The White House on Wednesday said ESPN should fire SportsCenter co-host Jemele Hill for her tweets calling President Trump an ignorant bigot and white supremacist.
Hill’s tweetstorm on Monday was originally sparked when she condemned musician Kid Rock, who is flirting with running for the US Senate, for his use of the Confederate flag.
But the TV host quickly pivoted to Trump, calling him an “unfit, bigoted, incompetent moron” who had empowered white supremacists.
The comments outraged Trump supporters, many of whom noted that ESPN fired analyst and former MLB pitcher Curt Schilling over an anti-transgender Facebook post last year.
In a statement on Tuesday, the network said Hill’s views “do not represent the position of ESPN.”
“We have addressed this with Jemele and she recognizes her actions were inappropriate,” ESPN said.
As of Wednesday, however, Hill had not deleted her tweets.
Asked about Hill’s comments at a press briefing on Wednesday, White House pres secretary Sarah Huckabee Sanders said the tweets were outrageous.
“I’m not sure if [Trump] is aware of the comments,” Sanders said, “but I think that’s one of the more outrageous comments that anyone could make and certainly something that I think is a fireable offense by ESPN.”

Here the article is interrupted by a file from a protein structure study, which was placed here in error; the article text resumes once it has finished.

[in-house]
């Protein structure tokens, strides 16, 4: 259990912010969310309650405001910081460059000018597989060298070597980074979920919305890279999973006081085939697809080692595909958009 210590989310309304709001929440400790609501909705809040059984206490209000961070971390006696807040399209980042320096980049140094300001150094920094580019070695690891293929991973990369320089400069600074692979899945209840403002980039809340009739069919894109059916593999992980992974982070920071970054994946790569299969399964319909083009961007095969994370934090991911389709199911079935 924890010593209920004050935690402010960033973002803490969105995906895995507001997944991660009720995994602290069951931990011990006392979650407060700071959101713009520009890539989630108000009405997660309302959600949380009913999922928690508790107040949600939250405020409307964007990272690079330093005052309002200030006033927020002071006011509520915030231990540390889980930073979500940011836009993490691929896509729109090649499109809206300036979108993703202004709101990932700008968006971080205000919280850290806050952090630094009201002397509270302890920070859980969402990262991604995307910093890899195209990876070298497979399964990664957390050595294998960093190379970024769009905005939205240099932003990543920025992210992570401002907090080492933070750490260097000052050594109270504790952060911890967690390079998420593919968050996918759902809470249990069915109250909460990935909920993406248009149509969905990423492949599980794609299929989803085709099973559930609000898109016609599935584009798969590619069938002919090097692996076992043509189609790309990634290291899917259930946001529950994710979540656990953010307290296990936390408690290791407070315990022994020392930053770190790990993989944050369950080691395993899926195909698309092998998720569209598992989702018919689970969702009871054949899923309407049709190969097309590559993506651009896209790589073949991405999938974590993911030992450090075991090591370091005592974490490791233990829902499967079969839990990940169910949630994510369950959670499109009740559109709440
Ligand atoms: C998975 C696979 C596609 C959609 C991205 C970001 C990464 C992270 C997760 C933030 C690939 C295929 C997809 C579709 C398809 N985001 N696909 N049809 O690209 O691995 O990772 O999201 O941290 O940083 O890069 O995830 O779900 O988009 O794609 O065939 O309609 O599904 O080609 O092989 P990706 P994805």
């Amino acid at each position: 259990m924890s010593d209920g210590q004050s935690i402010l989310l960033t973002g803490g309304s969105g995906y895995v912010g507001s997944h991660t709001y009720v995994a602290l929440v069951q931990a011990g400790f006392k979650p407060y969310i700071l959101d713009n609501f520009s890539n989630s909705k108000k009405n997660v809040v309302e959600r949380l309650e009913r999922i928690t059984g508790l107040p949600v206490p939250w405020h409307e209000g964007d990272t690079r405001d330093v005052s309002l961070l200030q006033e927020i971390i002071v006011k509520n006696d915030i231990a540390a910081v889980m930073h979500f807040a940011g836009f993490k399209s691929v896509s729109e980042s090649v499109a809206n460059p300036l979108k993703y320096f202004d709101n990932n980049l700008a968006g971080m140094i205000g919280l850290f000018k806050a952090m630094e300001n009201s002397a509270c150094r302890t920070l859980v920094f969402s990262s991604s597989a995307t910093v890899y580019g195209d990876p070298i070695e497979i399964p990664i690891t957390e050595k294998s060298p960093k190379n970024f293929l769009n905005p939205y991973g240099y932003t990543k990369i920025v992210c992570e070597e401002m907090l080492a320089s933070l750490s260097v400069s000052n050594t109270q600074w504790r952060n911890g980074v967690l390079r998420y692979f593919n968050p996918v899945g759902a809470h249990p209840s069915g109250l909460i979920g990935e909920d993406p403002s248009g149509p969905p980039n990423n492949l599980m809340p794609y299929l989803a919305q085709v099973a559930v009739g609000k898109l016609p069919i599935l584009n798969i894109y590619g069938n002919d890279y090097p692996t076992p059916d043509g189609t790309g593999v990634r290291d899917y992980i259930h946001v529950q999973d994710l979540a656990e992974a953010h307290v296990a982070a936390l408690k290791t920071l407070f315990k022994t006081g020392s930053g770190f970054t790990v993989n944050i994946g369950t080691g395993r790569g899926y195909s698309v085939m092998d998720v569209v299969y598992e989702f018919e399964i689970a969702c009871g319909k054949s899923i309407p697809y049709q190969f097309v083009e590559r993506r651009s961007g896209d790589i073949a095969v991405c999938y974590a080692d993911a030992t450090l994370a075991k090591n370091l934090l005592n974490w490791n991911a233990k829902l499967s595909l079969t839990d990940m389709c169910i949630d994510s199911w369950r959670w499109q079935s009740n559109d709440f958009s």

An ESPN spokesperson did not immediately respond to a request for comment about Sanders calling for Hill to be fired.
Trump was criticized by both Republicans and Democrats for his handling of the white supremacist march in Charlottesville after he initially blamed the deadly violence “on many sides.”
Asked why many influential black Americans have been critical of Trump, Sanders said the president had met with “highly respected leaders in the African-American community.”
The president did meet Wednesday with Tim Scott, the black Republican senator from South Carolina who said Trump had “compromised” his moral authority through his handling of Charlottesville.
“They talked about [Charlottesville’ pretty in-depth,” Sanders said of the meeting, “but the focus was primarily on solutions moving forward, and that was what both people came to the meeting wanting to discuss, is what we can do to bring people together, not talk about divisions within the country.”